So what was I trying to say above… before I started to “hear” him object to where I was going, I was going to say the exception does not prove the rule. So I admit I may have forgotten to ask myself about something in particular, or I may not have included the times I did not selflessly hand the choice to leave the house or relationship over to him, but still it is true that I never used violence or threats to make him talk to me against his will. And for the record, on the occasions I needed him to leave the house, he just looked at me without expression, told me nothing but to give him a few minutes to get his stuff together, and he’d be gone. I had and I have no impression that he felt anything more than inconvenienced by my request or command to leave. Like it says in the “transcript”, only once did he object to being asked to leave; the reasons he gave were he had a right to stay because he was paying rent, and his parents were going to get sick of him going over there. I couldn’t argue with the first reason, so he stayed. But what I’m trying to get at is, I could not have known or even been so bold as to presume that he would have minded leaving our relationship at all, and so I could not have known or even been so bold as to presume that being asked or told to leave the house and/or relationship caused him to feel in any way pressured to talk to me. Certainly asking or even telling him to leave never resulted in him talking to me, so I still think his accusation is unfounded.

But that wasn’t what I was trying to say above, either. Oh how eagerly I await the day his incessant arguing fades from my mind and I am able to complete a thought without having to stop mid-stream to defend myself for having a thought (and without having to stop mid-stream to defend why I stopped mid-stream, and so on ad infinitum).

I had wanted to say something about emerging generalities or things which could have been done differently.

The first thing I thought of after reviewing the part about having an image of him which he didn’t agree with or have of himself was this looks like a guy who needed reassurance. Most of what we were discussing here were his, erm, extreme lot and variety of experiences with, erm, the sexual objectification of women. This is a subject which has made him have to re-evaluate how he sees himself, what kind of guy he is, what kind of person he is, what his beliefs and ethics are, what kinds of choices he makes, and what effect it has all had on him and/or his relationships and/or ability to create intimacy in a relationship and/or how he expresses himself sexually. Big stuff, no doubt about that. For me, this subject has made me have to think about the same things about him, whether I can or should remain involved with someone who has done what he has done, what it means to or about me and my ethics and beliefs to do so, how it makes me feel about myself as a female PERSON, how it feels to be looked at by him, whether he can be attracted to me, in what ways/why he is attracted to me, how it all just makes me feel to be with him sexually. Just a bunch of scary stuff. So I began by saying this looks like a guy who needed reassurance, and the thought occurred to me last night while reviewing that section, maybe I should have just said “I still love you” at the end of those conversations. But I have to be honest. I could not have done that. Certain things I heard caused me to feel all kinds of unpleasant things: fear, disgust, insecurity, anger, LOSS, etc. I could not pretend to have not heard what I heard, or stack it neatly on some other shelf for later consideration so I could whip up the necessary altruism to say, it’s ok, I still love you. I’d be reeling, sometimes I was shocked, my mind was racing around what it MEANS and if he can POSSIBLY be in any way attracted to me or even thinking of me (and just me) during private moments, us together or him alone. Obviously, I needed reassurance too! So some other jury can decide who needed it more or more immediately or who needed to be the big person and offer it first. All I can say is, I could not have spoken the words, “I still love you” in the middle of or after talking about these subjects. And let us not forget, getting to talk about those subjects was already a struggle for me, so I was starting from an already shut-out place. 😦 I guess I hoped making him a nice dinner the next day or trying to engage him in a conversation about other things (movies or books or whatever) showed I still loved him and wanted to be with him, but the only thing which could have reassured me is an overwhelming display of his sexual attraction to and desire for ME. And I can’t say I ever saw that but maybe once. And I’m still being generous, because never could the display be described as overwhelming. 😳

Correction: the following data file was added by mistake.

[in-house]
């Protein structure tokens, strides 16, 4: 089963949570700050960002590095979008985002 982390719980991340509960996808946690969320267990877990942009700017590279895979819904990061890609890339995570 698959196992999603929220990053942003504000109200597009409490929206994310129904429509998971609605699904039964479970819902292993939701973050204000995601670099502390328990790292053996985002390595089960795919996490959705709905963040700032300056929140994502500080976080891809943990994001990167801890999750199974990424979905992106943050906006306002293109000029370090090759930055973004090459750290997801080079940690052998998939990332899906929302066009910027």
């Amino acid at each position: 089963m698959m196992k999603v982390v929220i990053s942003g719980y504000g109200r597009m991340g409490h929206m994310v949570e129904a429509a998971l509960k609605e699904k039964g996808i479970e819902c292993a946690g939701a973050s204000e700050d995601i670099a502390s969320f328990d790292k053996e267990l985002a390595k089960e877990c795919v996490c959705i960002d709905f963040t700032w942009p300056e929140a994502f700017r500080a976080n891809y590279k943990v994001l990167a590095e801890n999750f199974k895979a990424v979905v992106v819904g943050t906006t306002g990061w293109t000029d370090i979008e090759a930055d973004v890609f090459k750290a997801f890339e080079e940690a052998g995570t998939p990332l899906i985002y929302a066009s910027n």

The other general thing that emerges concerns boundaries. If my former partner were not so hell-bent on vilifying me, perhaps he could have taken responsibility for himself enough to own what the problem really was: his lack of or inability to create boundaries and/or communicate them effectively and/or to enforce or adjust their borders when and if necessary/possible/desireable. I “hear” him here in my mind protesting that I couldn’t possibly know anything at all about him (yeah well it’s not like I didn’t try), or how I don’t get to “decide” for him what he’s really saying (even despite that the demand he made of me most often was to ignore what he said and imagine what he meant?), but the coercion accusation is so blaming/blame-shifting and so aggressive and so unfounded that there has to be something else behind it. So here I am once again, taking on the tremendously difficult and thankless job of going beyond the pain to see what is really at issue.